There's something different about a real letter. A real letter you can unfold and reread over and over again. There's a warmth to the paper that you can't get from email; a real person touched that paper while only servers touched that email. And would you ever curl up with your computer to savor the 12 point Arial type?
I used to be a letter-writer. I wrote to my grandmother, and wrote to my father weekly in the last few months of his life. One college friend and I communicated mostly by letter for several years. It was really nice. Our schedules didn't quite mesh for regular phone calls (this was before cell phones for the masses, mind you), and although email had been invented, it wasn't in homes yet. Yes, I am talking about the dark ages. That college friend and I, once email came around, dropped that lovely habit. Now we're on Facebook together and it's great to have the regular, in the moment updates- but it's just not the same.
First things first, identify a person to whom to write. For me this is relatively easy - a relative. To be specific, my mother's first cousin whom neither of us met until about ten years ago. This
dear woman took me under her wing when I lived near her for a short time, loving me as if I was much closer kin. We write a couple of times a year, but I really should make it more often. I miss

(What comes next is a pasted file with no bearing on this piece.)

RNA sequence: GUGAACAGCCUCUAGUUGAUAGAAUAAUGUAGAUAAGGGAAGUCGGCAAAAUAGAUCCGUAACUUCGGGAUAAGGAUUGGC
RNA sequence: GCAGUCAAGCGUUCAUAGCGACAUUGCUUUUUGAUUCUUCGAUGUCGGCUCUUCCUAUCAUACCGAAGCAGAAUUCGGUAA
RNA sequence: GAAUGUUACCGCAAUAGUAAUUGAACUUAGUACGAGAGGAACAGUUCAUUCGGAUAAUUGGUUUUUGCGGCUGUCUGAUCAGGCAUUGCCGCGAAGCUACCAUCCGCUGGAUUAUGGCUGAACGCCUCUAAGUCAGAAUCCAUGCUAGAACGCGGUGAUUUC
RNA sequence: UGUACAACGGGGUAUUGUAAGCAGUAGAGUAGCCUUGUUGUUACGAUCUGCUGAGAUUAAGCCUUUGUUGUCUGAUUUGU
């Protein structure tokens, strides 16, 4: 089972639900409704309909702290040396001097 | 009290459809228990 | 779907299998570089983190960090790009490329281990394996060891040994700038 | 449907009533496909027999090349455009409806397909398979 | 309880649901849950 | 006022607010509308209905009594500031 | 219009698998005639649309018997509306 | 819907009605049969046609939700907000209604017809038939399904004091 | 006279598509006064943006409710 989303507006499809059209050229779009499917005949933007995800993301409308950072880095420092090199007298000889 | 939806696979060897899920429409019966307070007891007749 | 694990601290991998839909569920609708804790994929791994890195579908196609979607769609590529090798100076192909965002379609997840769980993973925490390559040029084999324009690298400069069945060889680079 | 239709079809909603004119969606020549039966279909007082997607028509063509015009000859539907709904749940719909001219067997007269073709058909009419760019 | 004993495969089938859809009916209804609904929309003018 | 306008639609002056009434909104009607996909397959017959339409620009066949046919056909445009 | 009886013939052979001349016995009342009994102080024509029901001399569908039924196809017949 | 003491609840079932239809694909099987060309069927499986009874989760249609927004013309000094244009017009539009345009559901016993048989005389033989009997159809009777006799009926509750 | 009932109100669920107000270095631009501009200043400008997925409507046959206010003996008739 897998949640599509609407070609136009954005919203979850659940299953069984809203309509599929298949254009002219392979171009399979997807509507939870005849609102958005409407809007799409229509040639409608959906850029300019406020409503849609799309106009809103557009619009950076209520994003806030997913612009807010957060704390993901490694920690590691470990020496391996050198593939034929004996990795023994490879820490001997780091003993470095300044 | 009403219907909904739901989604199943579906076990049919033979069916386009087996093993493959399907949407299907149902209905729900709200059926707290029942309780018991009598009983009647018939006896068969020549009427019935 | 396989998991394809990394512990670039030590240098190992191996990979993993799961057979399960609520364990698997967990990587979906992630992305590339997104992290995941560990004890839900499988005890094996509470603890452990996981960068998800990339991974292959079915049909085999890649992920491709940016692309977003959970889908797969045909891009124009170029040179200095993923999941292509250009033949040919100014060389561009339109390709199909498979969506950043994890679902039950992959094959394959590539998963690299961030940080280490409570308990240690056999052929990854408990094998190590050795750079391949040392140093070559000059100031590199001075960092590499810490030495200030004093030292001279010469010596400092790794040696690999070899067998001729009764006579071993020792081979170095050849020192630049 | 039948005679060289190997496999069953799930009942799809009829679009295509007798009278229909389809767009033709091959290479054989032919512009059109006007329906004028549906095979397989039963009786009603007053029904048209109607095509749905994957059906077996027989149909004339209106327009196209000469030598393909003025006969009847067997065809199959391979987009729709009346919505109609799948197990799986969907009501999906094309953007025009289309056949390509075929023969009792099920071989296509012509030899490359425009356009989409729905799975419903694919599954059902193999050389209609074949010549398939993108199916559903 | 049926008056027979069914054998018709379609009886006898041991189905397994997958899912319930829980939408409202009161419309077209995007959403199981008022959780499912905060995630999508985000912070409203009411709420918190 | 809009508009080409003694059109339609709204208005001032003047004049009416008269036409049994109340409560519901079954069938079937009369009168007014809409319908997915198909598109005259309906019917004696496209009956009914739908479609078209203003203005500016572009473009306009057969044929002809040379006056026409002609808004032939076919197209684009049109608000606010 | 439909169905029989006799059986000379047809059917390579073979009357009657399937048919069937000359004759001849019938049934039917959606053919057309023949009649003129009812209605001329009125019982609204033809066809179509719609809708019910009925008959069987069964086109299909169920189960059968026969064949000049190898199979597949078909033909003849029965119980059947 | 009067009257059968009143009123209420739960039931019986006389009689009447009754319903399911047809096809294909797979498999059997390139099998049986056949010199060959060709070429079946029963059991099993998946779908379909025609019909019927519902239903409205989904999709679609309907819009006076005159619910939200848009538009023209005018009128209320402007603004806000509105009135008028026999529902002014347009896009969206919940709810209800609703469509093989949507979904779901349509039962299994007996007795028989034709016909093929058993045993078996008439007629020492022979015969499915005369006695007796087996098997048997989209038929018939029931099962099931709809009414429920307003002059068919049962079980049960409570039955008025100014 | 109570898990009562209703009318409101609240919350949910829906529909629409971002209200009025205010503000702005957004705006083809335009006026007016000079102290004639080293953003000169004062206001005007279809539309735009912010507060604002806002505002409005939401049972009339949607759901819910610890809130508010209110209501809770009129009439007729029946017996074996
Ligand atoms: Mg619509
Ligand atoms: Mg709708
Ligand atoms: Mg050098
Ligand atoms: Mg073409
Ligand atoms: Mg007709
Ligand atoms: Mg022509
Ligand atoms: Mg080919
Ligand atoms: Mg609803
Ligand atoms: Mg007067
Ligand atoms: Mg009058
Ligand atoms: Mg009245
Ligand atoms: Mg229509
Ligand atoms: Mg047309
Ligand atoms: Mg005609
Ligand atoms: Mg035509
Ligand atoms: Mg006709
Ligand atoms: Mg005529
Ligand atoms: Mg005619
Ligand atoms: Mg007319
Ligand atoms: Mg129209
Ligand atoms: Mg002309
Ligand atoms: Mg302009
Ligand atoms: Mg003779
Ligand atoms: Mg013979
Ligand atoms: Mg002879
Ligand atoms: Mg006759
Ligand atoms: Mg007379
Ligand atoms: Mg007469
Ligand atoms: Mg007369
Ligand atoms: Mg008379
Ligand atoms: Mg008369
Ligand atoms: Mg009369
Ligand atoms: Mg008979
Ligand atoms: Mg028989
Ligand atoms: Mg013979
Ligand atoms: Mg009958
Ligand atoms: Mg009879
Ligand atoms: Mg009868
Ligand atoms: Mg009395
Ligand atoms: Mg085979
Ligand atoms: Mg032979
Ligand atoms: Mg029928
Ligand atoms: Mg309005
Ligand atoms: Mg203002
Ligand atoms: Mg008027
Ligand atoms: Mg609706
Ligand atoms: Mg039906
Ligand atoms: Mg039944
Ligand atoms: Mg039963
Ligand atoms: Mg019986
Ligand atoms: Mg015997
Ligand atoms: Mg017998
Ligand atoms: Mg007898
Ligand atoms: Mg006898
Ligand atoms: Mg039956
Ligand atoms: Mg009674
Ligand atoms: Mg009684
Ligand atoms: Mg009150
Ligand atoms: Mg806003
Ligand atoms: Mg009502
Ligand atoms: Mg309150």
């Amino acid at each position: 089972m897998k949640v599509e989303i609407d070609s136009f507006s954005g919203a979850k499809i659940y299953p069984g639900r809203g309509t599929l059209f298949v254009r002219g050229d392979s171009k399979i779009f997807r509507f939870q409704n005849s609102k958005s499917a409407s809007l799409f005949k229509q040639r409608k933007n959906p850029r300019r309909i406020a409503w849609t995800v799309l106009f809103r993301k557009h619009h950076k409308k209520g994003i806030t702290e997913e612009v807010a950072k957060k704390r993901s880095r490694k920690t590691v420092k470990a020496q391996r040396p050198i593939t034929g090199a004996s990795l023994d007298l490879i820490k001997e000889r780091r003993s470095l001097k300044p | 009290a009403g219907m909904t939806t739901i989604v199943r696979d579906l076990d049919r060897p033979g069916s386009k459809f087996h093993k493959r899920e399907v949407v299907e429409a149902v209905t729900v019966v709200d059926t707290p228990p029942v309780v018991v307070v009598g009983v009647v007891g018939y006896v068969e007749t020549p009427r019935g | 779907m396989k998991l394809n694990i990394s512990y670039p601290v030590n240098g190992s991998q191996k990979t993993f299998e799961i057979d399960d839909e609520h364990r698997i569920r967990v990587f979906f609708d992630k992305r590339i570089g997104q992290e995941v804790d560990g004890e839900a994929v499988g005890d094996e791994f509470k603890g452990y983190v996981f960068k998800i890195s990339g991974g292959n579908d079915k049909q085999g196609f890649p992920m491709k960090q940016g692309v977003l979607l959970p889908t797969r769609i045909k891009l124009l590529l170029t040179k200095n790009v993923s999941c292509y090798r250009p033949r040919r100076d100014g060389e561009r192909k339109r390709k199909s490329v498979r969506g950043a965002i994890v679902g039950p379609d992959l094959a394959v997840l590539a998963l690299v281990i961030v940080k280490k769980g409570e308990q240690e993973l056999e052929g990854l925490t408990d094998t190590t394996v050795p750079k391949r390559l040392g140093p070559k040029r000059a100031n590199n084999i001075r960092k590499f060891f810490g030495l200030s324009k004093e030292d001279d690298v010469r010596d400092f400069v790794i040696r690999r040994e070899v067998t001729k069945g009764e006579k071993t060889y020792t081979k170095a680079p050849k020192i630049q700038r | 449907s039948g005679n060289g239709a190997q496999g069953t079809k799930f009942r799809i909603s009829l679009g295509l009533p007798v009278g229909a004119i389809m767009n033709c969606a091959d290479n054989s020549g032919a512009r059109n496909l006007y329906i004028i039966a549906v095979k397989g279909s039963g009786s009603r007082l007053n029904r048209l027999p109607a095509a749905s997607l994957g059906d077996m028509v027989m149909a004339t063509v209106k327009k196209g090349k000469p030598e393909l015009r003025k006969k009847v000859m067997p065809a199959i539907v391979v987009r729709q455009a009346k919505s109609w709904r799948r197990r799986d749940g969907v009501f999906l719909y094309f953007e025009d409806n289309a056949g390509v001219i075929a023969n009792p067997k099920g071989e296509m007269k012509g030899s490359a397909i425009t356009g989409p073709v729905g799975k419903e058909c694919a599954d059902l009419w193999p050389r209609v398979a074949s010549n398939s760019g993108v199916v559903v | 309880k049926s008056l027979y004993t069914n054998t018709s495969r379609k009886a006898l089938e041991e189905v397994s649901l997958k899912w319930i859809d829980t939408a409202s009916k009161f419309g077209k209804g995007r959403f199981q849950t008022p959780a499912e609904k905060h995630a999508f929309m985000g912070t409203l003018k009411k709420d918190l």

Now, who can you write to?
While a letter on notebook paper is just fine, a letter can be so much more if you get some simple stationery. It doesn't have to be fancy. It does have to allow you space to say something - though
you never have to use all the space.
Don't forget stamps, of course. For this letter, why not pick out a stamp that's more fun than the book you can get at the checkout at the grocery store. The post office puts out lots of great stamps each year. Go in and ask to see what they have. Pick something out that you think your letter recipient would like.
Next get a good pen. Choose a pen that has a comfortable feel in your hand. Try to keep the ink color to dark blue or black, however, especially if your recipient is older. Pink is fun, but hard on the eyes.
Find - or schedule - a time and some space to write your letter. No TV or computer to distract you. It could be late at night or early in the morning, but make a little time to get in your own head.
Now, the hardest part: starting. What to write on that blank piece of paper? Admittedly it can feel a little intimidating at first, but think about what you would say to that person if she or he
were sitting right next to you. Would you tell them about the funny thing your son said today or how the peonies by the back door make you smile when you come in the door? Was there something
specific that reminded you of that person? Think about your letter as part of a conversation, and just jump in.
Finally, don't forget to actually mail the letter straight away. Put the flag up on your mail box like you may not have done in a long time. Writing a letter is good for the soul - yours and the recipients. I bet you'll be smiling the whole time.
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